When To Do A HAZOP
The timing of a HAZOP study is determined by the objectives of a study, which in turn, determine the benefits that may be gained. A project may be studied several times during the development process and during operations. The concept design of a process may be examined to highlight any major omissions or significant features. As further design work is carried out, e.g. when the process design is complete, the full study may be appropriate.
“We approach this via our overall project execution model called XPM (Xergi Project Model),” explains Michael Hansen, Sales Manager for the Danish AD technology provider, Xergi. “This model describes what we do over the lifetime of an AD project from contract/initiation through final commissioning. There are a number of gates with conditions that need to be fulfilled before entering the next phase. For example, in the Detailed Design phase, a HAZOP is part of the design review to meet the Gate 5 Criteria. Our HAZOP is done according to IEC/EN 61882 ‘Hazard and operability studies (HAZOP studies) – Application guide’.”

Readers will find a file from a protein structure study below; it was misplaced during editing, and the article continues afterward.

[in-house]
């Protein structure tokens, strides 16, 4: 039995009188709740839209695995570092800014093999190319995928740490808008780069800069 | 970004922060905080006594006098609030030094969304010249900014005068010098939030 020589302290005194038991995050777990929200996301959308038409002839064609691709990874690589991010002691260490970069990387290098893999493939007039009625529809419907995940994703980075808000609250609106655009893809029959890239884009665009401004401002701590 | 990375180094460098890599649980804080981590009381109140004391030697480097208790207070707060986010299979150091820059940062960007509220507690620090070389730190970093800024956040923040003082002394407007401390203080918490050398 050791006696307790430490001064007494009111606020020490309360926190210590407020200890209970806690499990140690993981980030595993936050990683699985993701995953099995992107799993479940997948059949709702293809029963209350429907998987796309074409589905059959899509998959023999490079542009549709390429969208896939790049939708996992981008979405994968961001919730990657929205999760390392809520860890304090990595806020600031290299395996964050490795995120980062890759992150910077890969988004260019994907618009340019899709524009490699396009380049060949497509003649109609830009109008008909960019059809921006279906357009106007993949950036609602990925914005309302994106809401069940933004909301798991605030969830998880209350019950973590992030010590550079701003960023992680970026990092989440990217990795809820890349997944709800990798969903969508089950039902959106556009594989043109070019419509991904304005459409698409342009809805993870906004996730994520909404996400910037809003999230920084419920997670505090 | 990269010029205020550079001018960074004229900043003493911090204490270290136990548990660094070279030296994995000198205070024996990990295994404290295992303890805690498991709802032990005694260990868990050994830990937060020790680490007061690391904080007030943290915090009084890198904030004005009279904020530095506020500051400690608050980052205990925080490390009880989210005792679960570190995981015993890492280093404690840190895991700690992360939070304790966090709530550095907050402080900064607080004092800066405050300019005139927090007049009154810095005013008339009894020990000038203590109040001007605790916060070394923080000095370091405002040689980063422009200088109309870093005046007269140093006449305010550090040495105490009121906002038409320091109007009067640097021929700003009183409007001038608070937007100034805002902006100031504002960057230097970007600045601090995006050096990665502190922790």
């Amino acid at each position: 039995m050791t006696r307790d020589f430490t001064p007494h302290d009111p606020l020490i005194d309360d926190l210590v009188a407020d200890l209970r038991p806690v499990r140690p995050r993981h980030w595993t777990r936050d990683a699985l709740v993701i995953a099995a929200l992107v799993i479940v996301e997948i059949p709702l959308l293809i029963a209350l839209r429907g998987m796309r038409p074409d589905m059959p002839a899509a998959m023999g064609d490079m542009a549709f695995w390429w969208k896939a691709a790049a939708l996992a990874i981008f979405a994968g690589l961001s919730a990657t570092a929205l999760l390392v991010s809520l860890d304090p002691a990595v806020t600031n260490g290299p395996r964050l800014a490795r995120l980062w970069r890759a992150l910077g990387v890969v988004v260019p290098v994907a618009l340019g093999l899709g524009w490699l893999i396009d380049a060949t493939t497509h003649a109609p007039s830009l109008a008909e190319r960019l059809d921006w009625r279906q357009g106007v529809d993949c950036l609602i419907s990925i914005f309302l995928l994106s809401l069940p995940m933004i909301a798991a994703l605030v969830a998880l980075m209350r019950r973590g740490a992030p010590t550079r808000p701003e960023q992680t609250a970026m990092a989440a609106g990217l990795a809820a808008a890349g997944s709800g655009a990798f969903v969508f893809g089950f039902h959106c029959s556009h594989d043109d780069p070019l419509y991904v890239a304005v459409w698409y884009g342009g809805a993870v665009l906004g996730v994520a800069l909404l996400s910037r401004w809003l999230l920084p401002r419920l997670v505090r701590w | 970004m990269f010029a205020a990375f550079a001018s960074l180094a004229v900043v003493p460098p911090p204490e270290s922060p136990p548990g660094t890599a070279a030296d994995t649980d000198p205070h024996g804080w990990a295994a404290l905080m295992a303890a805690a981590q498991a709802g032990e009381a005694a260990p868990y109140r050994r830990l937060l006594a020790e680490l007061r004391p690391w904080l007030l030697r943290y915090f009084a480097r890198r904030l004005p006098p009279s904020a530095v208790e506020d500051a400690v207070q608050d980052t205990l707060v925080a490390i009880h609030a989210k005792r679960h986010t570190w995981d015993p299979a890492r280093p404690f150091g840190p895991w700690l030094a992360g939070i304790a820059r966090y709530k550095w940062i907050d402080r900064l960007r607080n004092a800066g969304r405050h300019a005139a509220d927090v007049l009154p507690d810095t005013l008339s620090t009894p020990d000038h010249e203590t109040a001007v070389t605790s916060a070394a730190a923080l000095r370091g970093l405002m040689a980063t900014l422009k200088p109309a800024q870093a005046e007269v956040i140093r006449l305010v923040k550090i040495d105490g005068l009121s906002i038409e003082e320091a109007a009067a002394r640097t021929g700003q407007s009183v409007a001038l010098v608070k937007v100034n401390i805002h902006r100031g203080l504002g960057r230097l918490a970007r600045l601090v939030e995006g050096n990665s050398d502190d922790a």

Operating procedures may be examined to ensure that all eventualities have been considered. Modifications, including so-called “minor modifications,” can benefit from a HAZOP analysis. An apparently simple, uncomplicated modification can offer insights to a greater problem than the original modification was intended to solve. Existing plant operations and new equipment are other examples of topics that may benefit from analysis.
The HAZOP technique consists of using plant layouts or process flow diagrams for future or existing processes, then breaks down plant operations into units, describes how a unit can deviate from expected performance, explores the causes and consequences of deviation, and explores corrective actions to prevent the deviation from occurring.
A diverse team of individuals is usually assembled to conduct the HAZOP, including management, design engineers and scientists, operations personnel, and maintenance staff. For each process in the manufacturing environment — e.g., materials receiving and preprocessing, anaerobic digestion, biogas capture and conversion — the team evaluates operational questions such as: “If this operation were successfully done, how would you know? Similarly, how would you know if this operation was not successful due to partial or total failure? How could people be injured, made ill, or otherwise be adversely affected by partial or total failure of this operation? What environmental impacts could be anticipated from partial or total failure of this operation?” Corresponding questions would be evaluated with regard to both routine and nonroutine maintenance of the equipment used in that particular process.